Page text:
It's not a toxic dump or a jail that has them up in arms. It's a school. To say this boggles the mind would be an understatement. School District 25 is woefully overcrowded and in desperate need of more classroom space. The 700 seats planned for the Queens College school will not solve the overcrowding. But they will help.
They say their primary concern is the impact the proposed school will have on traffic. Neighbors say that each morning as many as 50 buses and 100 cars will bring children to the school and return for them each afternoon. This, of course, is true for any school. In every case, the people living across from the school experience a degree of inconvenience. Parents inevitably will double park, making roads barely passable. Children can be counted on to be loud on their way to and from school.
Yes, living close to a school can be an inconvenience. But this pales in contrast to teaching children in trailers, hallways or bathrooms.
Some have questioned the reason for putting so many children on the college campus. Can't the kids be taught somewhere else? The proposed school would serve as a laboratory for students who plan to go into teaching. And, of course, new teachers are urgently needed. Teacher salaries in the city have failed to keep pace with those of teachers in the surrounding suburbs. Any program that encourages bright young people to pursue teaching as a profession deserves everyone's support.
Putting the new school on the Queens College campus makes sense. Those who oppose the school need to see the bigger picture.
It's over, Frank
The season is over and the Kings have left Queens forever. But State Sen. Frank Padavan (R-Bellerose) is not ready to abandon his fight against the baseball stadium at St. John's University.
Last winter the senator joined Assemblyman Mark Weprin (D-Bayside), Jamaica Estates and other nearby communities in asking the courts to block the city's plan to build a 3,500-seat stadium that for one season would be home to a Mets minor league Class A team. At that time they were sure that the sky was about to fall. The crowds that would pack this stadium would bring noise, pollution and traffic congestion. The lights from the stadium would keep people awake as they tried to sleep in their beds.
The sky didn't fall. The crowds never became unbearable. In fact, they averaged only about 1,000 fans a game. And now that the Kings are gone, the stadium will be used by St. John's teams and the community. Even Padavan admits the fans "stayed away in droves." But he isn't ready to give up his legal fight.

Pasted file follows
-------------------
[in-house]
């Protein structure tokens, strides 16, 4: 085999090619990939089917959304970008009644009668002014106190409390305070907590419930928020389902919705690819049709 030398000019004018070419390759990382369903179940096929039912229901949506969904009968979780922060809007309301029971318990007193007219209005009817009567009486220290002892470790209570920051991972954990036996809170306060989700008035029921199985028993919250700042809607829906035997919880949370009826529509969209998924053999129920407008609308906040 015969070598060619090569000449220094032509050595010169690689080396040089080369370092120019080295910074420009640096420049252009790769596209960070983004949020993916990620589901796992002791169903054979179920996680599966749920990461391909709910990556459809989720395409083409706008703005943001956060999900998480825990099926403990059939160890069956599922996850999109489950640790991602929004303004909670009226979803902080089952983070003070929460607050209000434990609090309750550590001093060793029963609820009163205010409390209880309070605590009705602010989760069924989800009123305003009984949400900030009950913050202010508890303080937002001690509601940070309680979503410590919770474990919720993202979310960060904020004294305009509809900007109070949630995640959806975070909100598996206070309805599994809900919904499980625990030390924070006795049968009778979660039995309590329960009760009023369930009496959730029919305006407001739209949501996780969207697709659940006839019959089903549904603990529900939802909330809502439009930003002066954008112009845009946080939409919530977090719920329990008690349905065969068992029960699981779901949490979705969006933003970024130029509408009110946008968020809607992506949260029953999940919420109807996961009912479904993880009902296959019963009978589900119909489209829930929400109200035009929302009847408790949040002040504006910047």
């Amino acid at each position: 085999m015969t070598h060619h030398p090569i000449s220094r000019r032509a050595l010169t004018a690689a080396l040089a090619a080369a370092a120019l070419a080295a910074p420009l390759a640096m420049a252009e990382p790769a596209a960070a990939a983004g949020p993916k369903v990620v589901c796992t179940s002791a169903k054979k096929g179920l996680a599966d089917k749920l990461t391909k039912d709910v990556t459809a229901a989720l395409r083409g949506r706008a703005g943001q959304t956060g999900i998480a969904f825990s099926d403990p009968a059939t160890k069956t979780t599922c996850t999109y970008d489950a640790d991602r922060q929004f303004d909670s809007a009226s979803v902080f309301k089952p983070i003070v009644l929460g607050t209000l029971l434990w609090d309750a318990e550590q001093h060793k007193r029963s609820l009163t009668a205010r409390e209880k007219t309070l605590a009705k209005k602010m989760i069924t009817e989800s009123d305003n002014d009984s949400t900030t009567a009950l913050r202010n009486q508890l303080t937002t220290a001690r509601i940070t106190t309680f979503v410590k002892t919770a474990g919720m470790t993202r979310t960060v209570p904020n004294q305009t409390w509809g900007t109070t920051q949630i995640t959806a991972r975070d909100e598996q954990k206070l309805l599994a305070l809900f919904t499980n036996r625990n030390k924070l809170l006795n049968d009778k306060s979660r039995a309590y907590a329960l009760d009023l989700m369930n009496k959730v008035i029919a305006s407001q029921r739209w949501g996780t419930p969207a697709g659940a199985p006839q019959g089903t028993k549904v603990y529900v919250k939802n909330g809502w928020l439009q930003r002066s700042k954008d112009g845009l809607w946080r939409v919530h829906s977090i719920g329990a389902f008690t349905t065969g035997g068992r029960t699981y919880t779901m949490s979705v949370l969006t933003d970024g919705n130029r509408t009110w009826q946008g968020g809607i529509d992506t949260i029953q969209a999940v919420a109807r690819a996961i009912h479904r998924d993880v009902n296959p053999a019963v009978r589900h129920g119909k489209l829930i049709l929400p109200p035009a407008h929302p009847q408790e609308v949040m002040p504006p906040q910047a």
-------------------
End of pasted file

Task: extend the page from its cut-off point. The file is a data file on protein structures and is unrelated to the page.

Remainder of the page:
We are bewildered. What does the senator hope to gain? No court is going to force St. John's to tear down a stadium built on its own property that will now serve St. John's teams. St. John's and the Economic Development Corporation, which funded the building of the stadium, have been vindicated. They promised that the stadium would not have a negative impact on quality of life. And, indeed, it did not.
Dragging this issue out in the courts will benefit no one - except for the attorneys. The senator should move on to more important matters.
New hope for seniors
Once again the ubiquitous Allen AME Church has demonstrated what can be accomplished in this city through creative public-private partnerships. The Allen AME Housing Corp., a nonprofit organization connected to the church, won community board approval last week to build badly needed senior citizen housing in South Jamaica.
The corporation has proposed the building of three seven-story residences on property currently owned by the city. To make this dream a reality, the site will have to be rezoned from commercial to residential use. The people at Allen AME know just how desperately such housing is needed. There is already a long waiting list for people wanting to get into existing senior housing built by Allen AME. Those on the list will get first shot at the new housing.
What strikes us about the Allen AME and its pastor, the Rev. Floyd Flake, is the ability of this church to cut through the red tape, get past the bull and get the job done. For that reason, we have no doubt that his housing plan will be thwarted by environmentalists who warn that the soil is contaminated and the air is polluted by the bus terminal across the street.
Where in southeast Queens is the soil not contaminated? And if the buses are polluting the air, it is the bus depot that must make changes. The senior housing is far too important to be blocked by such concerns.
We hope that other nonprofit organizations will study the example set by Allen AME. There is a critical shortage of senior housing, both nursing homes and assisted living. As a society we cannot count ourselves a success unless we can provide opportunities for our seniors to live out their lives in dignity and comfort. Rev. Flake and his team have shown how the job gets done. Others must merely follow their example.
©2000 Community News Group
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